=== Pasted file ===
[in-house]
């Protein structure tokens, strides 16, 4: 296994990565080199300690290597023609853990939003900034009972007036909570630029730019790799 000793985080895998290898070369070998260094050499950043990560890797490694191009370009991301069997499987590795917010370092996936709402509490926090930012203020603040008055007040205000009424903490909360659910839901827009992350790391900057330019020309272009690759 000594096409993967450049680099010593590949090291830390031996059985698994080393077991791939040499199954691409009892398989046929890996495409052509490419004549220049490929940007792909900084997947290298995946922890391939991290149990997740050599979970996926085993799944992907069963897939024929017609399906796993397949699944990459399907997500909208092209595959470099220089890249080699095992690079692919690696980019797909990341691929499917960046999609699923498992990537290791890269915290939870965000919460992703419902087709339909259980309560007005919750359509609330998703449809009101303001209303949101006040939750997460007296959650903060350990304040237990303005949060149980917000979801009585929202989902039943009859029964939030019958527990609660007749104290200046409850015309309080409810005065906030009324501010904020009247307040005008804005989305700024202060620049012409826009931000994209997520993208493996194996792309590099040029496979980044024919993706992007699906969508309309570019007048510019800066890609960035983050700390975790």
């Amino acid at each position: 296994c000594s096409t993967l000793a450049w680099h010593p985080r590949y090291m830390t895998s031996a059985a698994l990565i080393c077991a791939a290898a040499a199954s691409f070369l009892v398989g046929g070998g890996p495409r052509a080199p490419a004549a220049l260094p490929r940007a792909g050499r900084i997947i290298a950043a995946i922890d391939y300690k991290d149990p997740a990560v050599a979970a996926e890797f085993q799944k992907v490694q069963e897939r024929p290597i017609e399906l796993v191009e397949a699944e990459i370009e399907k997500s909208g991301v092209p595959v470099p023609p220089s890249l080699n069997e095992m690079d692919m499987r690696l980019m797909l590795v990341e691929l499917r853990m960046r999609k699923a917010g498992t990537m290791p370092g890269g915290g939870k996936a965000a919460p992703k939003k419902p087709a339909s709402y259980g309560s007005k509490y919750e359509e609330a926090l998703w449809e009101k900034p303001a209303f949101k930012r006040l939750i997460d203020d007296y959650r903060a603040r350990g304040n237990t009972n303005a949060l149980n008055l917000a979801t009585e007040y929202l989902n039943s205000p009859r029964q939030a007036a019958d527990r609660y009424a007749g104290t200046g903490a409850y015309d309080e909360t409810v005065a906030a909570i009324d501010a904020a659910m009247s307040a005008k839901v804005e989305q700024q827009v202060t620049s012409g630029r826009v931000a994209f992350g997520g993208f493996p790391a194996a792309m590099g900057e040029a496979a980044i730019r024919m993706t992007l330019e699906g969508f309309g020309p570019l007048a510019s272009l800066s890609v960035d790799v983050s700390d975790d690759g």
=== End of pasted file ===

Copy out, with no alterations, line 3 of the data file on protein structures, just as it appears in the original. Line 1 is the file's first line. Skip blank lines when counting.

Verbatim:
């Amino acid at each position: 296994c000594s096409t993967l000793a450049w680099h010593p985080r590949y090291m830390t895998s031996a059985a698994l990565i080393c077991a791939a290898a040499a199954s691409f070369l009892v398989g046929g070998g890996p495409r052509a080199p490419a004549a220049l260094p490929r940007a792909g050499r900084i997947i290298a950043a995946i922890d391939y300690k991290d149990p997740a990560v050599a979970a996926e890797f085993q799944k992907v490694q069963e897939r024929p290597i017609e399906l796993v191009e397949a699944e990459i370009e399907k997500s909208g991301v092209p595959v470099p023609p220089s890249l080699n069997e095992m690079d692919m499987r690696l980019m797909l590795v990341e691929l499917r853990m960046r999609k699923a917010g498992t990537m290791p370092g890269g915290g939870k996936a965000a919460p992703k939003k419902p087709a339909s709402y259980g309560s007005k509490y919750e359509e609330a926090l998703w449809e009101k900034p303001a209303f949101k930012r006040l939750i997460d203020d007296y959650r903060a603040r350990g304040n237990t009972n303005a949060l149980n008055l917000a979801t009585e007040y929202l989902n039943s205000p009859r029964q939030a007036a019958d527990r609660y009424a007749g104290t200046g903490a409850y015309d309080e909360t409810v005065a906030a909570i009324d501010a904020a659910m009247s307040a005008k839901v804005e989305q700024q827009v202060t620049s012409g630029r826009v931000a994209f992350g997520g993208f493996p790391a194996a792309m590099g900057e040029a496979a980044i730019r024919m993706t992007l330019e699906g969508f309309g020309p570019l007048a510019s272009l800066s890609v960035d790799v983050s700390d975790d690759g």